We’re always advising brands that they need to be open, honest and down to earth on social media. That there needs to be a real person behind the account responding to people as individuals and creating a connection with followers.
Question and answer sessions give followers the chance to get their voices heard by someone in charge, and allows the brand to demonstrate how in-touch it is with customers. What can possibly go wrong?
In October, British Gas announced a price hike of more than 10 per cent, causing outrage in the media and from consumers. To combat this, the company held a Twitter Q&A the next day.
Its customer services director would be making himself available to answer questions. That’s a nice way for a company to show customers that it cares about their concerns, right?
— British Gas (@BritishGas) October 17, 2013
With an emotive topic like price rises, many people aren’t going to be polite or reasonable. Those that take the time to participate in a Q&A will be bristling with indignation and ready to deliver a verbal kicking to the brand, or to make a point, which is what happened with #AskBG.
— TechnicallyRon (@TechnicallyRon) October 17, 2013
The timing of this Twitter Q&A was insensitive, and made the company look out of touch, not with customers concerns, but with the reality of social media. How did they think this wasn’t going to be a huge mess, reputation wise?
Soon after the British Gas Twitter Q&A, came Ryanair’s turn. Now, Ryanair seems to thrive on getting bad PR, so it’s not that much of a shock that they decided to do a Q&A themselves. Using the hashtag #GRILLMOLL, tweeters could ask the CEO anything they liked.
It started off…not very well.
But then, you know exactly what you’re going to get with the CEO of Ryanair.
That doesn’t mean people have to like it (or him):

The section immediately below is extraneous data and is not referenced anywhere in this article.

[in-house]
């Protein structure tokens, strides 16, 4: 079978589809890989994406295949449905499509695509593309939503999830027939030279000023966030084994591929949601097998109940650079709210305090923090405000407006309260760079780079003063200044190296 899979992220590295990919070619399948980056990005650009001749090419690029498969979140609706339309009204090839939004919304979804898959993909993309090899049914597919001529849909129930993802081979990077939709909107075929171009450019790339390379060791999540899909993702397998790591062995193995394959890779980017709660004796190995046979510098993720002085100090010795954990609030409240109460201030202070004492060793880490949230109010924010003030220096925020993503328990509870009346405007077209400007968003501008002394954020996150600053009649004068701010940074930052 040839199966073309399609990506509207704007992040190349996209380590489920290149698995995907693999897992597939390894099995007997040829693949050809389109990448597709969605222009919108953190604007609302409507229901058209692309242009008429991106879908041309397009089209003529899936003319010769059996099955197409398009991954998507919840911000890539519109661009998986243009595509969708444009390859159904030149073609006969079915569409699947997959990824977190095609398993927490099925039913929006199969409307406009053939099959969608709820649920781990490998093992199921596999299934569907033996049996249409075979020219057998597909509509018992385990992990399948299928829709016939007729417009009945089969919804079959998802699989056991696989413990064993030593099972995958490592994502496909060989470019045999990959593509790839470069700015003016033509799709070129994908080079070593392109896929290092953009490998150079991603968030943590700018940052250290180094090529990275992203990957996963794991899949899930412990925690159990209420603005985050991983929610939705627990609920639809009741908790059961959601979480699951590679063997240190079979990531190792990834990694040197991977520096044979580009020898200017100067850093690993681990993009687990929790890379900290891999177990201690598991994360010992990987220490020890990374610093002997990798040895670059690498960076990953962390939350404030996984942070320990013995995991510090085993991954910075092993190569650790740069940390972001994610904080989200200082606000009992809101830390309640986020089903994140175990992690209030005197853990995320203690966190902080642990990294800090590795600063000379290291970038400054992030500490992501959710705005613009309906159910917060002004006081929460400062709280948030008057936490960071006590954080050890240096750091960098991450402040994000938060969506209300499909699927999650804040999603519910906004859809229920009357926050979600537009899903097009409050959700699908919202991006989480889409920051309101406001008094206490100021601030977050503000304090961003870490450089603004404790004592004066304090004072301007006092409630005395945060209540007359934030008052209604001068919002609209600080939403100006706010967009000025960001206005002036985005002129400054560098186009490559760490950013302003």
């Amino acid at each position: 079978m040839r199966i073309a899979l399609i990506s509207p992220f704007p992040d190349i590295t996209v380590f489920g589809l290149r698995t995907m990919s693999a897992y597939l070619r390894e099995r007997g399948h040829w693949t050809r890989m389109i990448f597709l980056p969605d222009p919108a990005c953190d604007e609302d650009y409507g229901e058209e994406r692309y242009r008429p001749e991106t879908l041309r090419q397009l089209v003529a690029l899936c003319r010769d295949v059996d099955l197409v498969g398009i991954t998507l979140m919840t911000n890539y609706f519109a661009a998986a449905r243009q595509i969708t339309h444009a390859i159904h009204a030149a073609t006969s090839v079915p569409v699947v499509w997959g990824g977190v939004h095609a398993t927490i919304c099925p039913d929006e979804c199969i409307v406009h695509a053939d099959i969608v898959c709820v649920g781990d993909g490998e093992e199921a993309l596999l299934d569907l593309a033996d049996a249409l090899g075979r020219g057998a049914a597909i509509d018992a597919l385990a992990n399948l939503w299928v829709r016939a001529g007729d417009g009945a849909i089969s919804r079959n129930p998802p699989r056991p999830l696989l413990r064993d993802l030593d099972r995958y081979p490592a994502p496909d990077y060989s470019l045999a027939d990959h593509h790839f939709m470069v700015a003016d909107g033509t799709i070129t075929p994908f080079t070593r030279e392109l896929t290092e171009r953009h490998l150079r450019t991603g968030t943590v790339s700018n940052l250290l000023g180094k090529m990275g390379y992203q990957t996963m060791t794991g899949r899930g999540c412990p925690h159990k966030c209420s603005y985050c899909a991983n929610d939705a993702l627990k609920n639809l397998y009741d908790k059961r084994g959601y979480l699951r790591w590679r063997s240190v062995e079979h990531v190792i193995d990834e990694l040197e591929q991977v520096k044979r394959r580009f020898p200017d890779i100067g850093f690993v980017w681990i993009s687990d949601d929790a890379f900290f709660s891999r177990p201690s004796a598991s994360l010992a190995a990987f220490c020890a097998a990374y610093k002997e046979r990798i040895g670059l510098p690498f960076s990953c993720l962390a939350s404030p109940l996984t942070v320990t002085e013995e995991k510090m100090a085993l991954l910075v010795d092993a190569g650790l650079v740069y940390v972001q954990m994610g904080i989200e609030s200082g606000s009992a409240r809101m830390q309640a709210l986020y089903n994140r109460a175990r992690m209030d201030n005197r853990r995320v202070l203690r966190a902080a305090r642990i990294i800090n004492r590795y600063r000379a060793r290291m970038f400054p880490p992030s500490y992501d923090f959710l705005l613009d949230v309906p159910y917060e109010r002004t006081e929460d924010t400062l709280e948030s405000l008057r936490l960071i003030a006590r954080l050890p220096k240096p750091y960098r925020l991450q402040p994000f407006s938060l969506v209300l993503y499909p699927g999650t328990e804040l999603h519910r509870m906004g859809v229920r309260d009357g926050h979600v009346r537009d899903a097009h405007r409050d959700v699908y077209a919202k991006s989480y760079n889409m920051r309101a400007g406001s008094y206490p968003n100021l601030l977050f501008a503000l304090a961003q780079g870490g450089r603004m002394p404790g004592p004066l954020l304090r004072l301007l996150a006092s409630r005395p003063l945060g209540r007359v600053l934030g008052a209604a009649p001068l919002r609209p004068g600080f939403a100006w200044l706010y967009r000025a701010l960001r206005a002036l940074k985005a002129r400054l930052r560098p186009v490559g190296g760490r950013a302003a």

But some liked his sense of humour:
Ryanair held the Q&A after announcing improvements to some of its rather stringent policies, so this could have been one of the rare occasions where the company bagged some good PR. Instead, it got lots of coverage for its CEO having a bit of a laugh getting people riled on Twitter.
Celebrities (or, more accurately, their social media teams) tend to do Twitter Q&A’s well, but the one of the best so far in 2013 was that held by the rapper Jay-Z back in July. He managed to answer questions, be authentic and highlight the need for Twitter to introduce a better conversation function.
RT @iMSexierDenU Jay Z hasn’t gone to twitter jail yet? [I have 5 passports I’m never going…..] — Mr. Carter (@S_C_) July 8, 2013
Even Paul McCartney’s been getting in on the act.
Brands have been known to ask questions during a celebrity Q&A – which is one way of getting noticed on Twitter without the risk of running a Q&A.
Organisations & Government
Organisations like the National Union of Students have held Twitter Q&As, in the case of the NUS, to give new students free advice. The Foreign and Commonwealth office holds Q&As under the hashtag #askFCO.
— Sayeeda Warsi (@SayeedaWarsi) October 16, 2013
And of course, there’s President Obama’s famous Twitter Q&A of December 2012.
Businesses shouldn’t get involved in social media without knowing why they’re doing it. What’s the goal? What does a win look like? Twitter Q&As need to be approached with the same questions. In the case of British Gas, it looks like the aim may have been to offer some accountability and try to mitigate the reputational damage – but it just made things worse. As for Ryanair – well, your guess is as good as mine.